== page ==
This new Leicester Haymarket production of the classic Lionel Bart musical is the first to be staged since the national tour of Cameron Mackintosh's West End show. So the question was always going to be, how would the show from director Paul Kerryson and choreographer David Needham compare with its predecessor?
Well, the first plus point was engaging former RSC actor Julian Forsyth as Fagin, following the tour's disastrous casting of cheeky Gary Wilmot in the role. Forsyth is an accomplished and stylish performer who brings more than a touch of the original Charles Dickens' character to the show, miserly and greedy yet with a soft spot for his pickpocketing boys.
Plus point number two is Linzi Hateley's Nancy, with a fantastic voice and down-to-earth sassiness. This West End star sings her heart out on popular numbers such as 'Oom Pah Pah' and 'As Long As He Needs Me', making Nancy a loving girl with a good heart despite the desperation of working class Victorian living.
Three teams of 21 youngsters were selected for this Christmas production, and they do not disappoint either. All are well-drilled in their dance routines with some nice touches thrown in, including the tiniest pickpocket constantly being last in the queue, pausing to swig from his gin bottle. The big numbers, notably 'Who Will Buy' and 'Consider Yourself' are packed with Needham's trademark busy choreography, each slick to the point of perfection and with energy and polish to rival many West End shows - including its predecessor!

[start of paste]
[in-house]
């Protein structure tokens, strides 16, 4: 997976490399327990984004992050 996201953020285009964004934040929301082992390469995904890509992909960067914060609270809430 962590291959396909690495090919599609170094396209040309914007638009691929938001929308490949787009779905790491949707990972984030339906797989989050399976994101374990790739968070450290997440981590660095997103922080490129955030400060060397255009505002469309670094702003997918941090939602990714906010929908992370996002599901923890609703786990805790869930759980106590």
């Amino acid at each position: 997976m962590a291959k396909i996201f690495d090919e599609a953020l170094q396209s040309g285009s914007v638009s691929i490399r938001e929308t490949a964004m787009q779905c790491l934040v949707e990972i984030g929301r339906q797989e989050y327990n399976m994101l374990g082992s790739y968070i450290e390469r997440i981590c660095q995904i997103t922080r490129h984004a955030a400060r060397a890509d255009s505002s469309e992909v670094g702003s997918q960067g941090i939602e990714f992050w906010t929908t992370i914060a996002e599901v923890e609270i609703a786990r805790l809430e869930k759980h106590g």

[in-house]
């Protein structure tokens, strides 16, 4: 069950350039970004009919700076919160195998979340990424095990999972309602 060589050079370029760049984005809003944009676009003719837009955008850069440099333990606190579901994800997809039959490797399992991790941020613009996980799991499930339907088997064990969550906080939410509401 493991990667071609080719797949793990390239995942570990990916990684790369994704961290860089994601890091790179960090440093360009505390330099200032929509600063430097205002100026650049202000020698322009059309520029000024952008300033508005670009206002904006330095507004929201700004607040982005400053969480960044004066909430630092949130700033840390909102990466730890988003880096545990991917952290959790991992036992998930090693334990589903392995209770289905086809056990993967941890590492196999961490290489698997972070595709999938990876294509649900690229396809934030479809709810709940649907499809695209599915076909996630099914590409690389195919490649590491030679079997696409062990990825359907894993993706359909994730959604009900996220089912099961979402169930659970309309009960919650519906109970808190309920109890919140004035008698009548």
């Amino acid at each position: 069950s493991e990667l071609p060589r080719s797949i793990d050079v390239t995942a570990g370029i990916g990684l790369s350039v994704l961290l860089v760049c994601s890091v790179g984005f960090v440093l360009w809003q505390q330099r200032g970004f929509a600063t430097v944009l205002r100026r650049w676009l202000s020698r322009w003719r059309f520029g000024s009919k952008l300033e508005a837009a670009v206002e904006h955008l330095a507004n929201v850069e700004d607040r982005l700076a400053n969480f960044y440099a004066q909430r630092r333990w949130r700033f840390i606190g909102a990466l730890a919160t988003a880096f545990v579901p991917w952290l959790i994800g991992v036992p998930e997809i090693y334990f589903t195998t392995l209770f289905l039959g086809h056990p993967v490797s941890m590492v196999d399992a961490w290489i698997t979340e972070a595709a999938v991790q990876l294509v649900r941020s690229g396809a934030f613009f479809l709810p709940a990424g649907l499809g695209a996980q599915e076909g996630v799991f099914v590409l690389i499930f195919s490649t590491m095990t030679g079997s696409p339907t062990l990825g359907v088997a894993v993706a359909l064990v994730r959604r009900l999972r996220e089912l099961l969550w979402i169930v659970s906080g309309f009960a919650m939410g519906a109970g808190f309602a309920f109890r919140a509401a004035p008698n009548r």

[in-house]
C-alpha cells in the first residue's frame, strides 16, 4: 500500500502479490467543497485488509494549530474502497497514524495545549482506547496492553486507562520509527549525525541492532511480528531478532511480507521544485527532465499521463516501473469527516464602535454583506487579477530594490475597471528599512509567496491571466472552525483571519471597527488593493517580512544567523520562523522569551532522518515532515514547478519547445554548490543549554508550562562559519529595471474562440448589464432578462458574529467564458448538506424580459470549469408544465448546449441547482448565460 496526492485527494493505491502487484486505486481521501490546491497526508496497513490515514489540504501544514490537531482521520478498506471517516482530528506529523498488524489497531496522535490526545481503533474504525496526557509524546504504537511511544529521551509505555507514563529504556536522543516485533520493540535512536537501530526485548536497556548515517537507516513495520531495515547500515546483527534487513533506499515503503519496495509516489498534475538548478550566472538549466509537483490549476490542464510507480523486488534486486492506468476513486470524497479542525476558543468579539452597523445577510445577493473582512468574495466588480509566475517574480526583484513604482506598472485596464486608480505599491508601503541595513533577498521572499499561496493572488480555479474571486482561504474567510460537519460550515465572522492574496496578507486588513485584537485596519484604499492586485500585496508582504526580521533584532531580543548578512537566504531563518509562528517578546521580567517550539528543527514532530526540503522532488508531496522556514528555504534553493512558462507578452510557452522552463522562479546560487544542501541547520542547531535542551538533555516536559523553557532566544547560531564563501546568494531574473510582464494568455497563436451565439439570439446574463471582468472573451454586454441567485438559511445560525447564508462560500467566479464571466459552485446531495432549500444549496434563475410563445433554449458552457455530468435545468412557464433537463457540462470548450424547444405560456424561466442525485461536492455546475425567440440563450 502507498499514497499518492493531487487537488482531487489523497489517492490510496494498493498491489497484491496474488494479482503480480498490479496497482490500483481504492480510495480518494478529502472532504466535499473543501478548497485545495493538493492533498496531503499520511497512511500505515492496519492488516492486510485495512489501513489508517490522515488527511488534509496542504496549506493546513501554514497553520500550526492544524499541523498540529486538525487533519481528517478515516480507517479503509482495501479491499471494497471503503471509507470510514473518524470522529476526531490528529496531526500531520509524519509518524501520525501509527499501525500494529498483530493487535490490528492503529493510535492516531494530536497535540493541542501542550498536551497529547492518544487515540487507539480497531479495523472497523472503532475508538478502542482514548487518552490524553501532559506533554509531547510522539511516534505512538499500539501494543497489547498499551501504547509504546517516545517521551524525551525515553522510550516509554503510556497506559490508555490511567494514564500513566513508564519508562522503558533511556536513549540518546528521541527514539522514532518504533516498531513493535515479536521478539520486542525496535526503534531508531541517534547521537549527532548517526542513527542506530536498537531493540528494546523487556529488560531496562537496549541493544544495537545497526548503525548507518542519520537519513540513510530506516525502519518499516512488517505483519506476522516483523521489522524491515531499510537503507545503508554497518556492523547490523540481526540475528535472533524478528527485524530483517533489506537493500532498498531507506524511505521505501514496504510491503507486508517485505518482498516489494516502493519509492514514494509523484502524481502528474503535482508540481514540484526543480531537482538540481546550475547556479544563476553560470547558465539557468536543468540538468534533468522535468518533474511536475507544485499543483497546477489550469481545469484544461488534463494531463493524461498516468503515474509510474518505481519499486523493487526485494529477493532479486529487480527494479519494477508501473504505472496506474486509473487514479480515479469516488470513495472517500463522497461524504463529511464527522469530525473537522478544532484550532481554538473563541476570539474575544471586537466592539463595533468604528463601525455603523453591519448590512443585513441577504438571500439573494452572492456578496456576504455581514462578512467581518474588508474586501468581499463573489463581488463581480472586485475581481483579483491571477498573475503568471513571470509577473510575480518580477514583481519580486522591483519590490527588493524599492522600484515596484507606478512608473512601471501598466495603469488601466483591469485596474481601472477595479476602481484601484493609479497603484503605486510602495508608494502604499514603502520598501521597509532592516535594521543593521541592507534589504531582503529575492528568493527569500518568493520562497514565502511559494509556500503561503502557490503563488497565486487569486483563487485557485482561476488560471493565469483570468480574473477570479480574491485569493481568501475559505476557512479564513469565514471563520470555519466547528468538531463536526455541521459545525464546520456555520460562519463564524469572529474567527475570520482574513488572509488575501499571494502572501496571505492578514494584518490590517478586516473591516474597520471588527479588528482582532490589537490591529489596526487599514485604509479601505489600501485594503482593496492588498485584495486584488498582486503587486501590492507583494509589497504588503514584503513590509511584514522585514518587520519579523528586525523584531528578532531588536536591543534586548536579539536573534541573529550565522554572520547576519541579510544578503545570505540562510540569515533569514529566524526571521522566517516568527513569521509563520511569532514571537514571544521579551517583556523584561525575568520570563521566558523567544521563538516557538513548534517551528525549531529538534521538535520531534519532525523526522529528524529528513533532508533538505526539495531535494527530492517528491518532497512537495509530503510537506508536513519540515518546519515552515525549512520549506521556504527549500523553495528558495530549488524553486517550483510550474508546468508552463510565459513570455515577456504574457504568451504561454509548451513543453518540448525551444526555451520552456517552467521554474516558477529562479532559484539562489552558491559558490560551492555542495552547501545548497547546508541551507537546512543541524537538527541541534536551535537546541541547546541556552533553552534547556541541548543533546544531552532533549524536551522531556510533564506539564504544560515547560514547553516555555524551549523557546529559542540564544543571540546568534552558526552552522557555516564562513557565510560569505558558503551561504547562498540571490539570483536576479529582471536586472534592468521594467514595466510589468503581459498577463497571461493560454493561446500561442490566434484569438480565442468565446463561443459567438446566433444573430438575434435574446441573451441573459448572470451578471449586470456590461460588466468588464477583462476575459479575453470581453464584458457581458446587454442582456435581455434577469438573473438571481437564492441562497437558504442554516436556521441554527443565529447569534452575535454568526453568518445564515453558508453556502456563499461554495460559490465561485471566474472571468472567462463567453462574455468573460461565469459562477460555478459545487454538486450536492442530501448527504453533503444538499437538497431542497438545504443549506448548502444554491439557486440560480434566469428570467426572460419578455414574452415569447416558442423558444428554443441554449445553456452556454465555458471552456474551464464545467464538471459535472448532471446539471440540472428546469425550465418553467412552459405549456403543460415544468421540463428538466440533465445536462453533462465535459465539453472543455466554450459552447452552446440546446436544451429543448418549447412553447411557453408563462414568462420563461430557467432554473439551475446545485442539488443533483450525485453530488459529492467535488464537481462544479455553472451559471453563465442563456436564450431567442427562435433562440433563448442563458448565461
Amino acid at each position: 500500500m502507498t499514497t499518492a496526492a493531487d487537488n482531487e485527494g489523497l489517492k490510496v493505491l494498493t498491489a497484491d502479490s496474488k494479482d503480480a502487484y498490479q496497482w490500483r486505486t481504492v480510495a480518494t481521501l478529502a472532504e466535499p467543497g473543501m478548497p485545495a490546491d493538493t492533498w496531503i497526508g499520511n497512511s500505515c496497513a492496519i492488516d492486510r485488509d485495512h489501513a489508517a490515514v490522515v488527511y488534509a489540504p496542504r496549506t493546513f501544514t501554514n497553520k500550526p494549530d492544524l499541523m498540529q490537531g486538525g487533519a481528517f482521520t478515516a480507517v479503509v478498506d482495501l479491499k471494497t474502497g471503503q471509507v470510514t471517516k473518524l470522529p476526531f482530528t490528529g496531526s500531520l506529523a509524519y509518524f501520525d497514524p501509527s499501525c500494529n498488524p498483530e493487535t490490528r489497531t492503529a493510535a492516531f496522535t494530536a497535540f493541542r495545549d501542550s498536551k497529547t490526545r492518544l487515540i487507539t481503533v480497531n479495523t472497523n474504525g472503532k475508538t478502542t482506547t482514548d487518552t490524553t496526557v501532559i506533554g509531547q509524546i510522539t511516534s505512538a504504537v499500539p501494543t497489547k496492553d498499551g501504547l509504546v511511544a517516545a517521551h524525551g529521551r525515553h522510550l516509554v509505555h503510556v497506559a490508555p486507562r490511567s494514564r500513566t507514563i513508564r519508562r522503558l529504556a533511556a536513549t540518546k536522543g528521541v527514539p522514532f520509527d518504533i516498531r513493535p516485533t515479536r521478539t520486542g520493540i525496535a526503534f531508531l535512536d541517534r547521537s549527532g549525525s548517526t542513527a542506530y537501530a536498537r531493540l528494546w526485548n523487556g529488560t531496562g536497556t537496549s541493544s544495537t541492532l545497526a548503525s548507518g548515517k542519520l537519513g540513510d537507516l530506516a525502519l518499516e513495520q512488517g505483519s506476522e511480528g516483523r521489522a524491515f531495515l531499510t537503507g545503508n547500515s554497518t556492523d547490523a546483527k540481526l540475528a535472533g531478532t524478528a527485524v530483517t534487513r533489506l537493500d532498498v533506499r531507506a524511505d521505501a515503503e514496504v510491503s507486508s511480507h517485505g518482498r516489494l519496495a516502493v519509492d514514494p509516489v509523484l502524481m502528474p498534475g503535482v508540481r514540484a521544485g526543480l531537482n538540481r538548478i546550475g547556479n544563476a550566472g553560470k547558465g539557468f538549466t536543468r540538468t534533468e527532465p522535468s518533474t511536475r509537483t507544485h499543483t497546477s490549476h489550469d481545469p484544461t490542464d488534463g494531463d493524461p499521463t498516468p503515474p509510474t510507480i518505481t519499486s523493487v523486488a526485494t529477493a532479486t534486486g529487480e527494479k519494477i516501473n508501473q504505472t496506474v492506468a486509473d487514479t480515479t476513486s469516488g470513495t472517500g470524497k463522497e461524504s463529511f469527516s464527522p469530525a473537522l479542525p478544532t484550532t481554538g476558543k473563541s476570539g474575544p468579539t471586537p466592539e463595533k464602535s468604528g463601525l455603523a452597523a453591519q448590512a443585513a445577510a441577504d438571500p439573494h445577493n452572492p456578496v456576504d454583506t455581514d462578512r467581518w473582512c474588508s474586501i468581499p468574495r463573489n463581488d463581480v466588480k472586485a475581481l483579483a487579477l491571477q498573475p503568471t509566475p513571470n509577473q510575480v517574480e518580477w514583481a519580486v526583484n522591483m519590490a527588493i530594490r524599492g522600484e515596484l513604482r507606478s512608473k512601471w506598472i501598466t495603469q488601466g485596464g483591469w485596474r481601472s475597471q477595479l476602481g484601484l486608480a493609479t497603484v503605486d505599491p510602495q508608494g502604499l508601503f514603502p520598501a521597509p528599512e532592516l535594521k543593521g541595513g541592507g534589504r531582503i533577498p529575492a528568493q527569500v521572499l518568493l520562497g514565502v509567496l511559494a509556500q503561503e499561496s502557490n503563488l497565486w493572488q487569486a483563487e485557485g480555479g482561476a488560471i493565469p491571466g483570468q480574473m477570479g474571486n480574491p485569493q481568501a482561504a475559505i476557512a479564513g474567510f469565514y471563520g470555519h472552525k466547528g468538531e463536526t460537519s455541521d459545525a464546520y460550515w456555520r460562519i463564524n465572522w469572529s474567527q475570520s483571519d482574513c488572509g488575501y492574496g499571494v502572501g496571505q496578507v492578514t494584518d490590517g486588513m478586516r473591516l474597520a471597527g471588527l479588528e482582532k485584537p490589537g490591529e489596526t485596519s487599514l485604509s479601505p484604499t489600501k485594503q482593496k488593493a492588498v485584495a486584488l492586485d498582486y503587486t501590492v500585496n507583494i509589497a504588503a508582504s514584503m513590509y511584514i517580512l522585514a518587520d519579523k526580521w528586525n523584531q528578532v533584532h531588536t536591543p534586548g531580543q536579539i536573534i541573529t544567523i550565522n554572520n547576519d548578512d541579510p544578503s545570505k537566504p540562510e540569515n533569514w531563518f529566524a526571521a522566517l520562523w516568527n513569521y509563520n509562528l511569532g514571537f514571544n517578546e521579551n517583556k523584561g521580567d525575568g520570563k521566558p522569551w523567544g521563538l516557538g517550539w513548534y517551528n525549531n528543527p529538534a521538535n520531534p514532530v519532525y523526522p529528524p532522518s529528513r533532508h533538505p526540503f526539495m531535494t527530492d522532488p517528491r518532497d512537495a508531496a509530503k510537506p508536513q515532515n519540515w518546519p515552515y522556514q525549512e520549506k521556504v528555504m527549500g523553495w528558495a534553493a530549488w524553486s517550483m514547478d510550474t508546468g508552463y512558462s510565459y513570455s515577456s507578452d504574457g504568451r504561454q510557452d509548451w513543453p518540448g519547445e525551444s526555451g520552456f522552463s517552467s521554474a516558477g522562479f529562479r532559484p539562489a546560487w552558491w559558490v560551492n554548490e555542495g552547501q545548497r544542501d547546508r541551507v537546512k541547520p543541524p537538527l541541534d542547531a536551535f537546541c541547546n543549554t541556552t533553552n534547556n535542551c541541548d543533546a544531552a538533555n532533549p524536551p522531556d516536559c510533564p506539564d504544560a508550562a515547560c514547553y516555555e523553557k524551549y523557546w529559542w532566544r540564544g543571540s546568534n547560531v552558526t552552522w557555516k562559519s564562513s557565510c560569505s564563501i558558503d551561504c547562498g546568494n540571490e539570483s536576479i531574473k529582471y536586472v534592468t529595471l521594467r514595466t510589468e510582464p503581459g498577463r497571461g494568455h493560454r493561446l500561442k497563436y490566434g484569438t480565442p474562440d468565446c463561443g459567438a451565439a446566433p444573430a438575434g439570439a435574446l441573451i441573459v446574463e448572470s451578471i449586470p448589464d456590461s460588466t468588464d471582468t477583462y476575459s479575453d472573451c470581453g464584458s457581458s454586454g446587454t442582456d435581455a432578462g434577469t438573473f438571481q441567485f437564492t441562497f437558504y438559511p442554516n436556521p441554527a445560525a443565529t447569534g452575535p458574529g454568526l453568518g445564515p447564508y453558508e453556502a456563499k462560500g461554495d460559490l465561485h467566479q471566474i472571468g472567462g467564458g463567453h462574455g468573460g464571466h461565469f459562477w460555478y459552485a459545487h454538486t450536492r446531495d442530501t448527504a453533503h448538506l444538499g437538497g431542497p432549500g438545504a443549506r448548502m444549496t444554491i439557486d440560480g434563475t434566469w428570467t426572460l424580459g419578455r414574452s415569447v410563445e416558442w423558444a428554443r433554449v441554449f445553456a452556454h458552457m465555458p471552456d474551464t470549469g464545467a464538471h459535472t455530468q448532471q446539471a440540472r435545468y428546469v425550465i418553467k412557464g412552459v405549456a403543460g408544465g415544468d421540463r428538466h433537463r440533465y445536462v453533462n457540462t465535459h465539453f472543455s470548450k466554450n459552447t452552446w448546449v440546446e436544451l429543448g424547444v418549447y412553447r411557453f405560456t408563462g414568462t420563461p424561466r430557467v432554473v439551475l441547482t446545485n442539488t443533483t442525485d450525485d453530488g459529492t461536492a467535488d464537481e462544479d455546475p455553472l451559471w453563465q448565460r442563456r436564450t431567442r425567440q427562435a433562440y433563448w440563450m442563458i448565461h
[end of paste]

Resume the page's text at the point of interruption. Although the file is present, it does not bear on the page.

Nice character cameos too from Fiona Dunn and Greg Pichery as Mr and Mrs Sowerberry, and Peter Edbrook as the pompous Bumble, although Eddie O'Connell's Bill Sikes is neither big enough in stature or aggression to really create an air of nastiness.
Designer Andy Walmsley creates a masterpiece of moving sets allowing the theatre to be transformed from workhouse to street scene to Fagin's home and back again with minimum effort, although some of the changes take too long and can be heard above Julian Kelly's orchestra.
Likewise, both the orchestra and vocals need a major increase in volume if the showstopping songs are to really make the audience sit up and listen. 'As Long As He Needs Me' should be right at the top of the tingle-factor stakes, and the vocals on the dramatic reprise of 'It's A Fine Life' could not be heard at all on the night I attended. The sound crew would do well to remember that bodies soak up noise, and a packed house means everything needs re-balancing.
Those particular problems aside, though, I think this production of Oliver! can consider itself a hit!
At the Leicester Haymarket until 5 February 2000 and then on tour